Dr Charmaine Griffiths always knew that her job was personal, after losing two of her grandfathers to heart conditions. But if she ever needed a reminder of the purpose of her work, she received a powerful one during the Covid pandemic, when her dad became unwell and was told he needed a triple heart bypass.
He spent eight months in the queue for care and treatment - a queue that currently comprises 340,000 people. “Living with the anxiety for those months was one of the hardest things we’ve ever experienced as a family, truly,” she says.
When he came out from the surgery, he was clutching onto a little plastic folder full of British Heart Foundation booklets about how to recover. “He was holding on to it for dear life. This was the information and support he was going to read to get through this,” Griffiths remembers. “That moment truly brought to life for me how the things we do every day make a difference to people. We’ve got so much more to do.”
Indeed, she says the British Heart Foundation, which is the second most popular charity in the UK according to YouGov, is “deeply scared” by the crisis in emergency care.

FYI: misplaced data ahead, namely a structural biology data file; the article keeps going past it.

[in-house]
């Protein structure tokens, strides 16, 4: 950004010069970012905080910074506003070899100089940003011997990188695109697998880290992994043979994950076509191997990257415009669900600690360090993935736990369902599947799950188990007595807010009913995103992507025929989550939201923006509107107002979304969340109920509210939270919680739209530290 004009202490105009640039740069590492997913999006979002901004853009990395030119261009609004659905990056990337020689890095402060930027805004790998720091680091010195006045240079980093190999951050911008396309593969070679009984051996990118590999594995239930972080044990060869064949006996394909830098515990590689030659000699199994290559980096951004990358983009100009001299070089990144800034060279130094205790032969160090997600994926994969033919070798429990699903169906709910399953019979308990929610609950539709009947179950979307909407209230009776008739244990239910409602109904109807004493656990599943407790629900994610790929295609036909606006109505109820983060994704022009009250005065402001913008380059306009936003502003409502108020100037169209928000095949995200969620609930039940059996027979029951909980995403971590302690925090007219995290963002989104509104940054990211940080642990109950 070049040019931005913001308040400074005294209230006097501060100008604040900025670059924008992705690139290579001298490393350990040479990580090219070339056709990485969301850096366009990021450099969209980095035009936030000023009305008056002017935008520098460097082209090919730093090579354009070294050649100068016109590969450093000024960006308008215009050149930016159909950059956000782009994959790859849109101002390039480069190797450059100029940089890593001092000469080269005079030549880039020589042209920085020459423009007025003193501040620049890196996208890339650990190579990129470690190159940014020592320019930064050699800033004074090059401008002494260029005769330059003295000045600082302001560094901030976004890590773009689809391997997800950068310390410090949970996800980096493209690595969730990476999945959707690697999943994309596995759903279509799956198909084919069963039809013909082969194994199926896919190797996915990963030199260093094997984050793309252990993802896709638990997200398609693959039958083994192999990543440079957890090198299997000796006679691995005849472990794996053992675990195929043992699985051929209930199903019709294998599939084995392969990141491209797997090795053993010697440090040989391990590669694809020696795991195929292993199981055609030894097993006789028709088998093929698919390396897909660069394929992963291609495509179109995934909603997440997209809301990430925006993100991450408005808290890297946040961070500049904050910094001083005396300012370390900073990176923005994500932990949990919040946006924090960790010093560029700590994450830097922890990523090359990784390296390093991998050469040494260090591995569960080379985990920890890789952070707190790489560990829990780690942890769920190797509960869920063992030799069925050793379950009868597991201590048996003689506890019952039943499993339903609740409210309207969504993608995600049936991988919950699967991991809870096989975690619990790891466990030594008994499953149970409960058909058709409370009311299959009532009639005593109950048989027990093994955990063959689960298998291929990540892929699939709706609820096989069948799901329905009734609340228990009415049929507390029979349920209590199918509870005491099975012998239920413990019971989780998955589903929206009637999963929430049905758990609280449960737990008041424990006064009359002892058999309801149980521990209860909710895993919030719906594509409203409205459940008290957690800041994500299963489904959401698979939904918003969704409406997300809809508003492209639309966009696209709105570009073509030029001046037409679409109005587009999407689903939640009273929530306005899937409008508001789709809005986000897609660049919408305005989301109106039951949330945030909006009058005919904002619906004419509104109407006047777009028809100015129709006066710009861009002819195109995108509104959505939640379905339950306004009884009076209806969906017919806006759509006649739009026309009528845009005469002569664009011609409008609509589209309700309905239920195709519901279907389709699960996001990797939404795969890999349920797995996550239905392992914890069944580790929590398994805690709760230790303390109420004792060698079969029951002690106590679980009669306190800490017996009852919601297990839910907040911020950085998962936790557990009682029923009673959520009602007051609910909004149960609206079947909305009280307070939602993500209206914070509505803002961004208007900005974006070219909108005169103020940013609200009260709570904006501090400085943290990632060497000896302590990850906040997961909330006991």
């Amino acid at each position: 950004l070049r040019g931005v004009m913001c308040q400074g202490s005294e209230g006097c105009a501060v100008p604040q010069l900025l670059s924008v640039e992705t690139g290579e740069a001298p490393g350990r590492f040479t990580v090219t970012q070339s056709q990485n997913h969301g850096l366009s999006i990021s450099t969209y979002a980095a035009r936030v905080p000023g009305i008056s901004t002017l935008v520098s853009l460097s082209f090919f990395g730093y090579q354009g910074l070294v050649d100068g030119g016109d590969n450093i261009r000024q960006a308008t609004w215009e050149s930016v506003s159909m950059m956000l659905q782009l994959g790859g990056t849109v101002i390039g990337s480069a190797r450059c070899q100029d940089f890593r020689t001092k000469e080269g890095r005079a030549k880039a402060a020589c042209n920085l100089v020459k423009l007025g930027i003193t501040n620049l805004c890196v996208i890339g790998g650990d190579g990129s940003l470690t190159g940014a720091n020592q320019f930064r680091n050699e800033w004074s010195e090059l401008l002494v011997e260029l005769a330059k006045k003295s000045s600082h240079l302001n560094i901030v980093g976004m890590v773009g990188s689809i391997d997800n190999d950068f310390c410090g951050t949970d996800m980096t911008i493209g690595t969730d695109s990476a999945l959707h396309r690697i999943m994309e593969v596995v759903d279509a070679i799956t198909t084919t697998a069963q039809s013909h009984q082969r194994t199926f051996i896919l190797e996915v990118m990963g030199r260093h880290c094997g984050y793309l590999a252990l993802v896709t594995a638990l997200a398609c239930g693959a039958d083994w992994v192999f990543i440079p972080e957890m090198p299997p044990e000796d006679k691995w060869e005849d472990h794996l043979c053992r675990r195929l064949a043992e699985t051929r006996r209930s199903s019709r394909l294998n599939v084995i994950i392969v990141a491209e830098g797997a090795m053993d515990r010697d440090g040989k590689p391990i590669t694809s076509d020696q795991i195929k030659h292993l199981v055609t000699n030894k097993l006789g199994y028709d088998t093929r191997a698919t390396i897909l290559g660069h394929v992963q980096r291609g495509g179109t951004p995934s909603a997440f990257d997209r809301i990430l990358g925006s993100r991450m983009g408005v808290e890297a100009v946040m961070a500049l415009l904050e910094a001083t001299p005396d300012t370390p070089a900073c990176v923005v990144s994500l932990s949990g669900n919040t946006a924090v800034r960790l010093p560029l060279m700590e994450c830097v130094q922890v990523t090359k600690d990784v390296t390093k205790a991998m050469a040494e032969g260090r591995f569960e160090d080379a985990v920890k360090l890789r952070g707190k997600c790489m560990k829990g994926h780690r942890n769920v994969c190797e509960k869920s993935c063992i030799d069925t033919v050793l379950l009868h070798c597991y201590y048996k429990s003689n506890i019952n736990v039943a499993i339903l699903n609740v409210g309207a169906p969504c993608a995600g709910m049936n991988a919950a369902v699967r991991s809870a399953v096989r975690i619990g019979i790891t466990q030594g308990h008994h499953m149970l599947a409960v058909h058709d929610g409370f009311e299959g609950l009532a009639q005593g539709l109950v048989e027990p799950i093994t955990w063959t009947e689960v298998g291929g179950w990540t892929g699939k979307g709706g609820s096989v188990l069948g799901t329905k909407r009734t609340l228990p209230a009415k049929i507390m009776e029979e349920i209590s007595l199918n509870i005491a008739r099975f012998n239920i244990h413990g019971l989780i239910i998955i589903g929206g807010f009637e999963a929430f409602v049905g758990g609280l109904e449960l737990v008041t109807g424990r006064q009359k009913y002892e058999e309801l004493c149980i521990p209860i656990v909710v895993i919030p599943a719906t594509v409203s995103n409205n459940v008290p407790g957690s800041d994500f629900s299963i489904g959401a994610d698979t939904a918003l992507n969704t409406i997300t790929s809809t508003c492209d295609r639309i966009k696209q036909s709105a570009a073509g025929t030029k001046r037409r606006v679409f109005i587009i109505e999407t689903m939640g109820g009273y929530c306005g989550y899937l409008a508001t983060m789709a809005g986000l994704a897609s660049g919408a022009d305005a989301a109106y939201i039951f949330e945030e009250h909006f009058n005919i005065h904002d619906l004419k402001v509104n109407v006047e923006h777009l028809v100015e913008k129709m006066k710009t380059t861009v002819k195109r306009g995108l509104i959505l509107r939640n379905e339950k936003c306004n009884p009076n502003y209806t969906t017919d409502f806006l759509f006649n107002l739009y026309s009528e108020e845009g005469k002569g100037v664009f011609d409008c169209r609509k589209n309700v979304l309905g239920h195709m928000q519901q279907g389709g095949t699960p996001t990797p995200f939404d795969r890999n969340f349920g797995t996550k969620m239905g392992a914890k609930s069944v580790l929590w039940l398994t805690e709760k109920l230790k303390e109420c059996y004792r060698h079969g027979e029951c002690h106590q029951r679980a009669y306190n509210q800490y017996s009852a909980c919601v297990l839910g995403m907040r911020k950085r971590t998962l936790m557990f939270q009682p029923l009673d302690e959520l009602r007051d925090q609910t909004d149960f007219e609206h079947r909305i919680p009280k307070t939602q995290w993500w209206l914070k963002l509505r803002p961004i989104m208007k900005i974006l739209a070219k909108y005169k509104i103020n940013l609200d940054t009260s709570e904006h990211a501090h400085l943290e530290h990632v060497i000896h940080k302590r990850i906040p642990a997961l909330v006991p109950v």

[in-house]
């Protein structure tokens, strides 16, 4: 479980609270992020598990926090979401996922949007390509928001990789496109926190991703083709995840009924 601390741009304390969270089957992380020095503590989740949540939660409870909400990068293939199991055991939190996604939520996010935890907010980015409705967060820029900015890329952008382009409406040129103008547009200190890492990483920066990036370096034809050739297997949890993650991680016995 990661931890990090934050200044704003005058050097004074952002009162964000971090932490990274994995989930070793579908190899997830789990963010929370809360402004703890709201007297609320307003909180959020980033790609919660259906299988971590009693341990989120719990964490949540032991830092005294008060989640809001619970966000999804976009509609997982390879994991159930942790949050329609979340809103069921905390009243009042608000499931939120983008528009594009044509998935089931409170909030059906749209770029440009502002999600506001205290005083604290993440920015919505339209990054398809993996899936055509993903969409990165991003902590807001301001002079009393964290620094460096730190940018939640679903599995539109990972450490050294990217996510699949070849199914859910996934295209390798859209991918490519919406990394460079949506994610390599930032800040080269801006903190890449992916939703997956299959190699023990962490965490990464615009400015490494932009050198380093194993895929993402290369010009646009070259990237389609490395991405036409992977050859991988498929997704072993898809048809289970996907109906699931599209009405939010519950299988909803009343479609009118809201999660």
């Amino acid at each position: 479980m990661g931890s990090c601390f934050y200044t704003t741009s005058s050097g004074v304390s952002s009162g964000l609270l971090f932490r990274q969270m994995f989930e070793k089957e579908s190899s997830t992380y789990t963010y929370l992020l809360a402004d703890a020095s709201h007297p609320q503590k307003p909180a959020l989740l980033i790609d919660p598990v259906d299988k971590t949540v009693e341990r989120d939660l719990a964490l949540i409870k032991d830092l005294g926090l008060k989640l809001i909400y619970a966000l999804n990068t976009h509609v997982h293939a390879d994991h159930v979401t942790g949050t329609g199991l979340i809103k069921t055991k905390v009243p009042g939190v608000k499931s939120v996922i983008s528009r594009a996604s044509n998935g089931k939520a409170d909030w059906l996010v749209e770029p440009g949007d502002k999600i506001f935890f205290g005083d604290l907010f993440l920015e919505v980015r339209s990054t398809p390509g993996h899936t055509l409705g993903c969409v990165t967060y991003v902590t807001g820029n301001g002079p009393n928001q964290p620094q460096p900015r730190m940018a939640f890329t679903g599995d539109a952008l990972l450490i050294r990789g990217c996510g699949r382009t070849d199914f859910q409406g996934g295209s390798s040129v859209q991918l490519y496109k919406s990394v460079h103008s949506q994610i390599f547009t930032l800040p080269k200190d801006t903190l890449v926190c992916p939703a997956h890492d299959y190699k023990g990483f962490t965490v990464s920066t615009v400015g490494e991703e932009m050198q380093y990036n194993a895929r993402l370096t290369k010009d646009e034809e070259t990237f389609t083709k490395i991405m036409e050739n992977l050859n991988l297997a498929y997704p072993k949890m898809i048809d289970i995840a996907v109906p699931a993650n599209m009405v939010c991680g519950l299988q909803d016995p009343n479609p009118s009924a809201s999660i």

“We know that ambulances should reach these people within 18 minutes to give them the best chance of recovery. During the recent peak disruption, ambulances were taking more than an hour to get there,” she says. It’s not due to the lack of care from the NHS staff, but a lack of funding.
She also believes it is important that the Government sticks to its promises to invest in UK life sciences, which she believes is a big success story for the country.
Griffiths rejoined the BHF as CEO in February 2020. Her 100 day “listening” plan and her thoughtful induction process were scrapped as the organisation went into crisis mode. The UK’s biggest charity retailer had to close its 730 shops for 8 months, which left it with a net loss of £10m a month. “We’d stress-tested a drop in income, but no-one had ever stress-tested a world in which we couldn't trade for eight months out of 12,” she says.
To help make some of the necessary difficult decisions, she set four guiding principles for the organisation (to look after its staff, heart patients, researchers and to ensure the organisation remained sustainable in the long-term) and set about rallying colleagues, stakeholders and supporters around them.
Impressively, despite financial difficulties, the BHF continued to fund the researchers that are working to improve outcomes for those with heart conditions. Next year, as a result of the ship steadying, the charity is planning to make its biggest investment in research in its history.
“I can tell you there has never been more determination to make a difference for patients than there is right now,” she says.
In the latest episode of Management Today’s Leadership Lessons podcast, Griffiths explains how it felt to be a new CEO during the Covid pandemic, what she did to stabilise the charity and how her scientific career impacts her leadership style.